Maybe you're sick of seeing me photograph this Malabrigo... but some things can't be helped.
I'm endlessly captivated in watching the form of a hefty yarn cake change as you work with it (WARNING: former-art-student-gone-yarn-nerd alert!). There's something seductively sculptural about Malabrigo - it must be the subtle thick and thin single combined with the all that saturation and color depth.
Weaving the Web
If there's one thing my knitting has taught me, its to give as much time to a project as possible during the 'honeymoon' stage. When you can't stop thinking about it (at work, on your commute, etc.), that's a pretty good sign that you should work on it as much as possible. I really hate when I hit the initial 'loss of interest' stage, when project boredom comes a calling. Motivation seems to run away so easily in our fickle internet knitting world of too-many-prospective-projects and too-many-tempting-fibers.
Well, I'm happy to say I'm not feeling the twinge of disinterest yet. There's only love for the SSAC around here so far, and it is flying.
The color may come as a shock to you if you saw my swatch - I swatched with some stash leftovers of the same yarn in a different color (from a recently finished sweater that you haven't seen yet). I forgot to mention that in my last post. I'm a bit worried that I didn't purchase enough yarn for this one, so I'm trying to be as conservative with the good stuff as possible.
The yarn, one of my all time favorites, is Classic Elite Skye Tweed in a smokey forest green with blue and red flecks sprinkled about liberally (shade #1215). I attribute my love for knitting this sweater equally to both material and design. I'm enamored with both.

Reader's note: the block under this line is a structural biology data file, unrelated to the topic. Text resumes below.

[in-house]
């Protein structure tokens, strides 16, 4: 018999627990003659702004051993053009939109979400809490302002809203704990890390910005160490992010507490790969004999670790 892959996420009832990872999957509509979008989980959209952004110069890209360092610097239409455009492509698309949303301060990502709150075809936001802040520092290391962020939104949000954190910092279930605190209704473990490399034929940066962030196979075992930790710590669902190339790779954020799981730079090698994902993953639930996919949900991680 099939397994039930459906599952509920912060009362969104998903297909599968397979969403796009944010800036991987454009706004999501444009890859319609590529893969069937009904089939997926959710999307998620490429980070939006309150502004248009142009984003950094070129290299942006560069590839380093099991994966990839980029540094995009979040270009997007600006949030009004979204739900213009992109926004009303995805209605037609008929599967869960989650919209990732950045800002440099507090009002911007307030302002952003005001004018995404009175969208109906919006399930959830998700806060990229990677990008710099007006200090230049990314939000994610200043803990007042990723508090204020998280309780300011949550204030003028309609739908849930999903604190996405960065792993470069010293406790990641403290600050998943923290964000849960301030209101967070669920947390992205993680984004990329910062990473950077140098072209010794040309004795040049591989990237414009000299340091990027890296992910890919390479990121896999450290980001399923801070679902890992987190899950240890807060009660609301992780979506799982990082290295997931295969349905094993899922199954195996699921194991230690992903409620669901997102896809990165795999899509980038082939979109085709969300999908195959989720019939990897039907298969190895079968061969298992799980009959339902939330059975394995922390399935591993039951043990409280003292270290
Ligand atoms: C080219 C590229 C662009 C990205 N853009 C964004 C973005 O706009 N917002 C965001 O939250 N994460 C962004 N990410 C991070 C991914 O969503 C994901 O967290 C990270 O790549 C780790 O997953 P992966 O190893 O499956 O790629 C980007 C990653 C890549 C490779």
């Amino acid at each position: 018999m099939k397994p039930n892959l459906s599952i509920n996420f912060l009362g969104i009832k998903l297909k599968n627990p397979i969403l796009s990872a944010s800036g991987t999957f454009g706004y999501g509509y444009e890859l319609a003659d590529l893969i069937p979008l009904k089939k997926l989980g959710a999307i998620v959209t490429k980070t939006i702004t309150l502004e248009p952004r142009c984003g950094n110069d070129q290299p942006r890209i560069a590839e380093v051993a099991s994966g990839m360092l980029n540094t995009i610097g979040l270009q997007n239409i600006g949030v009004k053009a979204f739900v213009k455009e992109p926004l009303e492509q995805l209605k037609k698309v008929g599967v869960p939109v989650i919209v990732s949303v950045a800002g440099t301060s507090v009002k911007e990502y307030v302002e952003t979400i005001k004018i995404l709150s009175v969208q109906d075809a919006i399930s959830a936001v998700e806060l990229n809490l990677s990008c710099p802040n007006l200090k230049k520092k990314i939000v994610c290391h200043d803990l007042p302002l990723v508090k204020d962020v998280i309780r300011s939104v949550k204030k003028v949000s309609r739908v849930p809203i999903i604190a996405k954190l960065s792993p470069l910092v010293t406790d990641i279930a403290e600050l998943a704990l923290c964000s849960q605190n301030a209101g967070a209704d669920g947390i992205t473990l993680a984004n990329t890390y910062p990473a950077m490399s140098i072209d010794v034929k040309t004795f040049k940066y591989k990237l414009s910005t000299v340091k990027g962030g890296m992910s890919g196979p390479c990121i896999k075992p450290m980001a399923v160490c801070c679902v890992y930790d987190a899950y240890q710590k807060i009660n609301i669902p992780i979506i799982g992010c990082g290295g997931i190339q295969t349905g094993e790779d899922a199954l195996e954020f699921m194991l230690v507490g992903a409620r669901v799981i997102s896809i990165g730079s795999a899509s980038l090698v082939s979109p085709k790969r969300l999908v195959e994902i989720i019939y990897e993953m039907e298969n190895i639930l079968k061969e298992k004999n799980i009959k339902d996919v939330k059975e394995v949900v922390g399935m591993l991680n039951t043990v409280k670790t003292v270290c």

These photos were taken at the end of the day Sunday and there's been much more knitting done since then. As of last night, I weighed in at just over 10 inches on the body. Cross your fingers and hope that this knitting vigilance persists!
My sincerest apologies for my recent disappearance. The non-knitting commitments in my life have been conjuring against us. Despite the silence over the last week, I have been diligently working out some sweater-related challenges.
Pictured above: a washed, blocked, heavy-duty cable swatch. I love taking the extra care in the planning stages of an aran sweater. Because there are so many details involved (centering the panels just so, getting things to line up right for saddle shouldering and yoke shaping, the correct amount of filler sts, proper cable plumpness after blocking, etc.) I think a good couple of days of swatching and calculating is truly necessary. It makes for a positive knitting overall experience - hell, it's just good sense. Not to mention by the time you actually start the sweater, you feel like you could knit it with your eyes closed: you've already tested the charts and you've added, subtracted and shifted every panel around enough so that you know exactly how the thing is structured.
In a nutshell, here's my planning process, if you're interested (if not, just stare at the pictures and close this window - I totally understand. It's Monday morning after all).
If you have an idea of your desired gauge in stockinette (or happen to have a stockinette swatch already knit up somewhere, this is very good), note this number. Multiply this gauge by your target chest circumference to come up with the Key Number (as EZ would say), heretofore referred to as K.
Now, to more or less compensate for the change in gauge that cables will inevitably bring, multiply K by 1.1 (adding 10% of K to the total number of stitches. If you like plumper cables, add 15%) If your math renders a number with decimals, round up. You should now have a semi-accurate working number to start planning your sweater. For example, at this point in the equation, I projected 205 total body stitches.